I reach the confluence of Coal Pits Wash and Scoggins Wash around 5 o'clock, and decide to head to the right up Scoggins Wash and dry camp, which decision was mainly influenced by the irresistible view up the valley: who wouldn't want to explore what's up that canyon?
I fall into a rhythm, watching for where the trail switchbacks across the wash. Whenever an inconvenient obstacle appears on one side, the other side usually offers a good route. The trail is not always clear, but there are plenty of footprints and hoofprints.
Threading my way up the canyon, I stay alert to potential campsites, finally selecting one up the side of the wash that offers a nice view to the east and west and is also reasonably sheltered from any wind that might pick up during the night. There is a flat area beneath a large rock just large enough for my tiny tent, and a flat rock a few feet away just large enough for my tiny camp stove. After setting up the tent and rolling out my sleeping gear I turn my attention to dinner, removing the dry grasses around my cooking rock as a safety precaution before lighting the stove.
Following an excellent supper of freeze-dried spaghetti, I take the camera and made my way up to the top of the ridge. A lot of the sandstone in Zion is much too soft and crumbly for climbing, so one is obliged to look for routes that don't require rockcraft. The terrain is not particularly steep, so this is not difficult. Within a few minutes I reach the top and set about exploring the area, hopping around from rock to rock, taking pictures, and enjoying the freedom and the view. In some indescribable sense, the place becomes mine; not mine to possess, but mine to enjoy, which is much more meaningful.
The night passes uneventfully. I wake before the sun has crested the eastern ridge, and set about preparing breakfast - instant oatmeal and a cup of diced fruit. After pouring out a bottle of water around my cooking rock as a penance for uprooting the grasses, I begin the hike out, retracing my steps from the previous afternoon. The morning is sunny at first, giving way to an overcast sky after a half hour. Great hunks of sandstone lay in the wash, eroded and hollowed out like fantastic giant molds, with voids shaped for cannonballs, or keys to ogre's castles.
Being out on my own, I must be wholly reliant on my own skills and intuition: following vague routes, estimating distances, maintaining a sense of direction, taking care of my body and my gear, and staying alert to my surroundings. I feel equal to the challenge, prepared, equipped, experienced. I feel invigorated, and, in a sense, invincible. Still, it is the seasoned outdoorsman who has the deepest respect for nature. The more I learn, the more humbled I am, and the more keenly aware of my need for God's direction and protection.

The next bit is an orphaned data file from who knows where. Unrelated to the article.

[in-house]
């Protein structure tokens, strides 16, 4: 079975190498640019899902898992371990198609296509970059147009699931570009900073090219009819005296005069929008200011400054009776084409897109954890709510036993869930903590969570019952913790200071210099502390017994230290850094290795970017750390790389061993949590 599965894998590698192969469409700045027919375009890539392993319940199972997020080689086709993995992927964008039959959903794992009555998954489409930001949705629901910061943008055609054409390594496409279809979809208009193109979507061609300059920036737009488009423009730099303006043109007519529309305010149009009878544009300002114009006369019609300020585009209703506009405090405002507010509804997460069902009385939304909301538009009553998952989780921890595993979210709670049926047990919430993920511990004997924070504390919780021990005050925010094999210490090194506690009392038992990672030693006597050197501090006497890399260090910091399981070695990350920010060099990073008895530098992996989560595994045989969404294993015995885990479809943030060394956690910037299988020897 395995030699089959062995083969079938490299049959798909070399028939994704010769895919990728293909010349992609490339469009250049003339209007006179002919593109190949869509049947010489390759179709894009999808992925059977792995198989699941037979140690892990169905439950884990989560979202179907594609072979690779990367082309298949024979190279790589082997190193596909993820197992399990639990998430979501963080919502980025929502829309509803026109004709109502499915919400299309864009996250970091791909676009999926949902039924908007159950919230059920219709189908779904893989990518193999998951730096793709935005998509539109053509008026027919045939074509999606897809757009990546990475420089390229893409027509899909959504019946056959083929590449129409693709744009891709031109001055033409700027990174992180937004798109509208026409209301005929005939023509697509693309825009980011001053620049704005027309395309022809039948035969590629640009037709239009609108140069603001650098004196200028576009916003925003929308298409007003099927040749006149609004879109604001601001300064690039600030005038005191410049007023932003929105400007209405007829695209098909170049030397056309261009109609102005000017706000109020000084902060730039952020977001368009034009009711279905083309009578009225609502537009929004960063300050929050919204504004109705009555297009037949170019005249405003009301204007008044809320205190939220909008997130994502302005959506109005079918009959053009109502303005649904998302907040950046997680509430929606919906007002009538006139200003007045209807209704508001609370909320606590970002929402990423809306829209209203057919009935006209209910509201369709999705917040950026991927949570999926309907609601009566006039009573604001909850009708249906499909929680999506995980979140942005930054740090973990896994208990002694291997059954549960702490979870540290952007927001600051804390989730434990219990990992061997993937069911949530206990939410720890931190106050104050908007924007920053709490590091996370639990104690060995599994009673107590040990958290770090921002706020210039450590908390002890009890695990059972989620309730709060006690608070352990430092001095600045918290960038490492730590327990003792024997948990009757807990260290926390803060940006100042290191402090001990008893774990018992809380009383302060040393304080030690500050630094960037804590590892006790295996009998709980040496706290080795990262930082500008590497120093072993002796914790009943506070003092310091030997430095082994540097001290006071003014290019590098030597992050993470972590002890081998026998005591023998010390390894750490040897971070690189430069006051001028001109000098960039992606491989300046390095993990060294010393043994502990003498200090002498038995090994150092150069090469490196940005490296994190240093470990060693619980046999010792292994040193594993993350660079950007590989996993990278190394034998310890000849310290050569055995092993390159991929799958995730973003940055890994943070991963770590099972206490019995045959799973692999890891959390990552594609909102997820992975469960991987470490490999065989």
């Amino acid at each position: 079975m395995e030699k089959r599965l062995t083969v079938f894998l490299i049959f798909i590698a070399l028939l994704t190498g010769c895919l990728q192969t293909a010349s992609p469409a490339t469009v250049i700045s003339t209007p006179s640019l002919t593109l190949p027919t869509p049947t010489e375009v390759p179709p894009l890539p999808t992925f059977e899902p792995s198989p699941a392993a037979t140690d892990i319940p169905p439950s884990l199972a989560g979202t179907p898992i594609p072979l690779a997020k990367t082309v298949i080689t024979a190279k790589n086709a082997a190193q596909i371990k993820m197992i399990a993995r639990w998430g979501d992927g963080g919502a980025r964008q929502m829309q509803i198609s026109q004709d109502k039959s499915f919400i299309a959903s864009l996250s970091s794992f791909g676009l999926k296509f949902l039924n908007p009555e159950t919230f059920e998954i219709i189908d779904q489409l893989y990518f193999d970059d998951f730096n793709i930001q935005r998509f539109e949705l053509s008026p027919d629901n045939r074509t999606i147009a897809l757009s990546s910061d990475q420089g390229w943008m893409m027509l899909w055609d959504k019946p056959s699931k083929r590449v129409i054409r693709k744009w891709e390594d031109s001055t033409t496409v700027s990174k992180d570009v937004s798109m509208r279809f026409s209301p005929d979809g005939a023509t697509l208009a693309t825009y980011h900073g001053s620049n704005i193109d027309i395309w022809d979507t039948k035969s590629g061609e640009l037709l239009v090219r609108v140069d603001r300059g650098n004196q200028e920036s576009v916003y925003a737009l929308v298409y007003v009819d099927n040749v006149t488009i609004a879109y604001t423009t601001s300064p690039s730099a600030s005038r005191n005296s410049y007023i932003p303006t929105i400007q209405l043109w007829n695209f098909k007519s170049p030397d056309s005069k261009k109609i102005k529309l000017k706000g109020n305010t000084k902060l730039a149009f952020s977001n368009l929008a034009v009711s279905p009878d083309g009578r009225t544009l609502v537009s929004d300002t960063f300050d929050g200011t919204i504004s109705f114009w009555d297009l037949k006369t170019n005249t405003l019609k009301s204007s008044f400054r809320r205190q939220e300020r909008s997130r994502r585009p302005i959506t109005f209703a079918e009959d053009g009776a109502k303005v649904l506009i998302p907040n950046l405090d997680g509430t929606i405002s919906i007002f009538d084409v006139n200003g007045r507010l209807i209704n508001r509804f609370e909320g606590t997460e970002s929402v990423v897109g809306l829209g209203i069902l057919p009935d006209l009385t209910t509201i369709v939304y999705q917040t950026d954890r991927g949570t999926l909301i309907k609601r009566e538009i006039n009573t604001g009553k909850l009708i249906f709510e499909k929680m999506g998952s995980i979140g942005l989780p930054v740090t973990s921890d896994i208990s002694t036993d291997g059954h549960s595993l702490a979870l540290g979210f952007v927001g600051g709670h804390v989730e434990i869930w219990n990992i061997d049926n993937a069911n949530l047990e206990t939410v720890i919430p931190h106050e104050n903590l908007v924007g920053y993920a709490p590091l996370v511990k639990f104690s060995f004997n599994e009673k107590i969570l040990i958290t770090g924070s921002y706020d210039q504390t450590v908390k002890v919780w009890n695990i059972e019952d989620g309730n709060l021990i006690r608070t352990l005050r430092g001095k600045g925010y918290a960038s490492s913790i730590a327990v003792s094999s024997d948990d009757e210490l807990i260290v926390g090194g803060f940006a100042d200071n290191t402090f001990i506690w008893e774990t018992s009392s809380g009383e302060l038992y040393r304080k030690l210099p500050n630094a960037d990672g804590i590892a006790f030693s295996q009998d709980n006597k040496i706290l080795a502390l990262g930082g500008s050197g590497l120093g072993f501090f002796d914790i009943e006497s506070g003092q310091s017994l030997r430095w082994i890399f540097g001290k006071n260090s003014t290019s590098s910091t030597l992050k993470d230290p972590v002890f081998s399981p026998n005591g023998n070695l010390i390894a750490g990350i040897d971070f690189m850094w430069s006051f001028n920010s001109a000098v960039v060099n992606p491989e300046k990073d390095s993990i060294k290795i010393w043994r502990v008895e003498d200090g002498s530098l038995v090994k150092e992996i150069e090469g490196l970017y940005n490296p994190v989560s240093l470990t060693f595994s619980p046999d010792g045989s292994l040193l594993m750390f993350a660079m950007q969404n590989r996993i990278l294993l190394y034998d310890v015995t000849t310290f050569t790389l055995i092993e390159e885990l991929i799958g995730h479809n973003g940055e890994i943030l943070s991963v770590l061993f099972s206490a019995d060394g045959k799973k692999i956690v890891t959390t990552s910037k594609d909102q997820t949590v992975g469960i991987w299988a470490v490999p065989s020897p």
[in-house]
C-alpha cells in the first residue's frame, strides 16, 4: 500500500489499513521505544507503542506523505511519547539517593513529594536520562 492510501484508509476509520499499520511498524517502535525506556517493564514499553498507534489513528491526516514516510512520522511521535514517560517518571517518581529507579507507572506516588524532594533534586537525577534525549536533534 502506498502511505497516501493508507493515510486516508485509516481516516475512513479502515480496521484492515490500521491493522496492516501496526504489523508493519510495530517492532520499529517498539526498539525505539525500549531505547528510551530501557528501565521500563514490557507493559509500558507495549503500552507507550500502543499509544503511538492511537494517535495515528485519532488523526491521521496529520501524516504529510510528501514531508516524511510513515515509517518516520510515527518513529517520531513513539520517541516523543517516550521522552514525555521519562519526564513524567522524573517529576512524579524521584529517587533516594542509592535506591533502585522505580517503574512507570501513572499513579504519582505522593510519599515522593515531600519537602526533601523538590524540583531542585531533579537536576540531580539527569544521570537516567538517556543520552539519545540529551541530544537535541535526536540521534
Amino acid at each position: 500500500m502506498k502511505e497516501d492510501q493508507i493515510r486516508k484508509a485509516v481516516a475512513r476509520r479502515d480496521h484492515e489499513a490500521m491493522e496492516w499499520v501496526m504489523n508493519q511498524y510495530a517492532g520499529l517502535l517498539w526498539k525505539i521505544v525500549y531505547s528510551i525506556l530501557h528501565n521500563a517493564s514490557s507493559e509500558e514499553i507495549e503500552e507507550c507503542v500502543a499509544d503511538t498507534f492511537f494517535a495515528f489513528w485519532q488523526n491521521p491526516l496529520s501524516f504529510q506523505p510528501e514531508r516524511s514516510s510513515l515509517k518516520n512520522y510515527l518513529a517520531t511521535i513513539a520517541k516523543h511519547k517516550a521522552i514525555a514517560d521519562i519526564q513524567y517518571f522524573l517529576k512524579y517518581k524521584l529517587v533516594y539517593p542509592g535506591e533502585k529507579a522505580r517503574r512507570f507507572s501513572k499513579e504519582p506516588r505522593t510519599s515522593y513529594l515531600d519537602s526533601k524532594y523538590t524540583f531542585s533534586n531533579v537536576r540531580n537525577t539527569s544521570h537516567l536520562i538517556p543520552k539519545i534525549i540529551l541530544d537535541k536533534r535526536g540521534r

I pass numerous junipers, laden with the hard pea-sized white berries peculiar to that tree. As I pluck one of the berries and prick it with my fingernail, memories of growing up in Sacramento came flooding back to me, of the summer afternoons my brothers and I spent waging elaborate wars with these little bullets, until we were too tired to throw anymore and lay on our backs on the front lawn watching the clouds float by. Good times. And now - what surprises life brings! How little I knew then of where I'd be now - how much has changed! We've seen it happen to so many others, and yet growing older never ceases to surprise us, as if we expected to be six years old and live on cheerios and PBJ sandwiches forever.
I return to my truck, having seen no one. As I pass through the entrance gate at the trailhead, there is another backpacker just heading out, with a white handkerchief tucked beneath his hat and draped over his neck, desert-style. He queries me about the trail, I offer a few pointers, and we go our separate ways. I find I've come to appreciate these chance, transitory encounters: 60 seconds of casual conversation, a few moments of genuine good will between human beings who are complete strangers and don't care. When once we realize that everything matters, life becomes an unceasing procession of small adventures and big smiles, and things are never the same.